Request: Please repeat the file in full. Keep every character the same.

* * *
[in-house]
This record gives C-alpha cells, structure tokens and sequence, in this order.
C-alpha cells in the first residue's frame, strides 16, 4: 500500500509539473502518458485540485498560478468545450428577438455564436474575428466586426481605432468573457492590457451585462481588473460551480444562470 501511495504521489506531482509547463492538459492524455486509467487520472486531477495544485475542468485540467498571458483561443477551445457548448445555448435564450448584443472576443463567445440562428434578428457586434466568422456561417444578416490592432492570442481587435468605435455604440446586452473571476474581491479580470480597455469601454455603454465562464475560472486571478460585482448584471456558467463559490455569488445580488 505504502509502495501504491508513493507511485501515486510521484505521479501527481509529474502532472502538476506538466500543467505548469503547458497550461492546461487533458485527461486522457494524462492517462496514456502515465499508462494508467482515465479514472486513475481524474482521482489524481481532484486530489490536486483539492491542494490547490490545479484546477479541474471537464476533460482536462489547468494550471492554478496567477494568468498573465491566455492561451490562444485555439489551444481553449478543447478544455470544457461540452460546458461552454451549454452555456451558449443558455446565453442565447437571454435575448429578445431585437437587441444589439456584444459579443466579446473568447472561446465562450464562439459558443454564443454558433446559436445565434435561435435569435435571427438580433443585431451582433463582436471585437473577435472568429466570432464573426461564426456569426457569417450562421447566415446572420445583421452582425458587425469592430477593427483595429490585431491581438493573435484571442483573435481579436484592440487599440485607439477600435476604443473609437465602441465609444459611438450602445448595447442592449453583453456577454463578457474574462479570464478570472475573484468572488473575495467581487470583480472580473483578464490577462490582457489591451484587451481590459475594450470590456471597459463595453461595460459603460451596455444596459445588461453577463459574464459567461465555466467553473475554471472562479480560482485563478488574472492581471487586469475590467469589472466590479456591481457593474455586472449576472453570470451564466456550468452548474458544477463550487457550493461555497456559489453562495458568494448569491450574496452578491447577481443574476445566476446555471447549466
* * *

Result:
[in-house]
This record gives C-alpha cells, structure tokens and sequence, in this order.
C-alpha cells in the first residue's frame, strides 16, 4: 500500500509539473502518458485540485498560478468545450428577438455564436474575428466586426481605432468573457492590457451585462481588473460551480444562470 501511495504521489506531482509547463492538459492524455486509467487520472486531477495544485475542468485540467498571458483561443477551445457548448445555448435564450448584443472576443463567445440562428434578428457586434466568422456561417444578416490592432492570442481587435468605435455604440446586452473571476474581491479580470480597455469601454455603454465562464475560472486571478460585482448584471456558467463559490455569488445580488 505504502509502495501504491508513493507511485501515486510521484505521479501527481509529474502532472502538476506538466500543467505548469503547458497550461492546461487533458485527461486522457494524462492517462496514456502515465499508462494508467482515465479514472486513475481524474482521482489524481481532484486530489490536486483539492491542494490547490490545479484546477479541474471537464476533460482536462489547468494550471492554478496567477494568468498573465491566455492561451490562444485555439489551444481553449478543447478544455470544457461540452460546458461552454451549454452555456451558449443558455446565453442565447437571454435575448429578445431585437437587441444589439456584444459579443466579446473568447472561446465562450464562439459558443454564443454558433446559436445565434435561435435569435435571427438580433443585431451582433463582436471585437473577435472568429466570432464573426461564426456569426457569417450562421447566415446572420445583421452582425458587425469592430477593427483595429490585431491581438493573435484571442483573435481579436484592440487599440485607439477600435476604443473609437465602441465609444459611438450602445448595447442592449453583453456577454463578457474574462479570464478570472475573484468572488473575495467581487470583480472580473483578464490577462490582457489591451484587451481590459475594450470590456471597459463595453461595460459603460451596455444596459445588461453577463459574464459567461465555466467553473475554471472562479480560482485563478488574472492581471487586469475590467469589472466590479456591481457593474455586472449576472453570470451564466456550468452548474458544477463550487457550493461555497456559489453562495458568494448569491450574496452578491447577481443574476445566476446555471447549466